Dealing With Anxiety…Naturally

Dealing With Anxiety…Naturally

How Much Is Too Much?

Anxiety is part of life — we all feel it from time to time. In fact we would be in trouble if we felt no anxiety whatsoever. However, the majority of we Americans deal with anxiety either in ineffective ways or get hooked on powerful and addictive medications/substances. Once hooked, many report these substances are as addictive as heroin.

While medications like benzodiazepines can be helpful in the short term, it will be more beneficial in the long run to make some productive lifestyle changes. Here are a few options you can try to help calm your emotions. Experiment with those that work the best for you.

1          Exercise

You don’t have to train for the Olympics — a 10-minute walk can do the trick for many people. Others may prefer a 45-minute workout. Either can make you feel better for a few hours, like aspirin for a headache. And, if you exercise regularly — at least 3 times a week — you’re less likely to feel anxious in the first place.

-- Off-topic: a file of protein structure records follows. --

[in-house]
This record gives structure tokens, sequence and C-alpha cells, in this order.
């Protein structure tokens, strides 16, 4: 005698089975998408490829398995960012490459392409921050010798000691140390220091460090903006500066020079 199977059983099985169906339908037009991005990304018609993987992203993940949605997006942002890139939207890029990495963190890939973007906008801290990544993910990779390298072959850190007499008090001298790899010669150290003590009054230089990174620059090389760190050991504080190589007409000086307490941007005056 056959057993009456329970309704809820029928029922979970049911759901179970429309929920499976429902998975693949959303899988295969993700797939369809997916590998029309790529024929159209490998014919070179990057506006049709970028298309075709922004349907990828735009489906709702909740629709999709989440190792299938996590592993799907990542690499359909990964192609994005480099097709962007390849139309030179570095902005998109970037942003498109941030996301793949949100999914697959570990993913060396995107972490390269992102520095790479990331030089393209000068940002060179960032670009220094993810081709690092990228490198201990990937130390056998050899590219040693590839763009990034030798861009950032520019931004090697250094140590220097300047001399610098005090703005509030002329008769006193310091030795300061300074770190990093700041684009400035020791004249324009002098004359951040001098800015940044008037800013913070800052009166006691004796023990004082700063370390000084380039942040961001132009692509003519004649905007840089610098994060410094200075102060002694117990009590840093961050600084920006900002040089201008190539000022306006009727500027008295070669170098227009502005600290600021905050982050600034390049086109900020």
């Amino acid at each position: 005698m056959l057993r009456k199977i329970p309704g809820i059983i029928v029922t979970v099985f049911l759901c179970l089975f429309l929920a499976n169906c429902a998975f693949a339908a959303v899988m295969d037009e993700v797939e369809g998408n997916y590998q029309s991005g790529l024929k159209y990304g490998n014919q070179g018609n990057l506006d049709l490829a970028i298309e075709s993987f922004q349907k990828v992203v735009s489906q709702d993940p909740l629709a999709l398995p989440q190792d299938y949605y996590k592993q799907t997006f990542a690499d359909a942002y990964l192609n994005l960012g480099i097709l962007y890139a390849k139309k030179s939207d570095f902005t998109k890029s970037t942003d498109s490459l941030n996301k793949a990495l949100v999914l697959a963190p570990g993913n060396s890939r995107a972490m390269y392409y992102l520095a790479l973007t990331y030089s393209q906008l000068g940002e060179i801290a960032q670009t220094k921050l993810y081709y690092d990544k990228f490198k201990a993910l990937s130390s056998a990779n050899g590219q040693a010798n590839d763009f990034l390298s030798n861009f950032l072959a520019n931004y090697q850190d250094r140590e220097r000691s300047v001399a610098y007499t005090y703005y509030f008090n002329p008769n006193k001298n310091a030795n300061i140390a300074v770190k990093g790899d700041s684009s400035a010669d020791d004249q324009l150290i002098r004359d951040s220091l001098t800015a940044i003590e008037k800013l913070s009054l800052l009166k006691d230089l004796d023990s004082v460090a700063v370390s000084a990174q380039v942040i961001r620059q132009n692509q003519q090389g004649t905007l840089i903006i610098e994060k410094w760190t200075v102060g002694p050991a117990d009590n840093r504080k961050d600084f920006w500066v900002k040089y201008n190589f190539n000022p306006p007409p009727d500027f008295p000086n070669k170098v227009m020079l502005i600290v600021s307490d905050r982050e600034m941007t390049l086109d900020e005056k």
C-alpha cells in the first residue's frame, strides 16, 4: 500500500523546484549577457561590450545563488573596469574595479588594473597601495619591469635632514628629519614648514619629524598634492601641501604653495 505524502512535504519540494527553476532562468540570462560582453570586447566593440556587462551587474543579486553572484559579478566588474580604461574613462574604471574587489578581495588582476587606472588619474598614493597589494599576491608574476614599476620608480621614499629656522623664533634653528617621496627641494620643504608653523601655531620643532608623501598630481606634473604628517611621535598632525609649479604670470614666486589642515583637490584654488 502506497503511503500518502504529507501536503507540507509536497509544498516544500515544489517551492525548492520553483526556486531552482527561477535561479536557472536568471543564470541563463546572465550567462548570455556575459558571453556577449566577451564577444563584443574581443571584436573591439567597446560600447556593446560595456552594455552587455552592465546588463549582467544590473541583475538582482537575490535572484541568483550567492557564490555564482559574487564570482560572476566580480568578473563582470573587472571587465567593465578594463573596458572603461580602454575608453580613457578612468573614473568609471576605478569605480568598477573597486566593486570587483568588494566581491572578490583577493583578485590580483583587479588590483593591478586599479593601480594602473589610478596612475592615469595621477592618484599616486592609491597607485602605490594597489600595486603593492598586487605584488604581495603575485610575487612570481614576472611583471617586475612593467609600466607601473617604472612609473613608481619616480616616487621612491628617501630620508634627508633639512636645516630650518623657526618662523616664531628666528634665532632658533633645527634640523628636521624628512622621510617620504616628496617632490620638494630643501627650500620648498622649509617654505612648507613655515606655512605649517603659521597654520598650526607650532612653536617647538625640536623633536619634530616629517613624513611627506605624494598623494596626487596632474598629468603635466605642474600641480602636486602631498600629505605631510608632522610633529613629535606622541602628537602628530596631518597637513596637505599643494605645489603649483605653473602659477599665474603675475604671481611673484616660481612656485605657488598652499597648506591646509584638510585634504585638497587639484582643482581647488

2          Sleep

It recharges your brain and boosts your mood and focus, and you’re less likely to be anxious if you get enough of it. Block out 7 to 9 hours every night. To get better sleep, go to bed and wake up at the same time. Keep your room cool, dark, and quiet, and don’t watch TV or use the computer right before bed. Regular exercise also can help with sleep, but try to do it in the mornings and afternoons — night workouts can mess with your slumber.

3          Getting Outdoors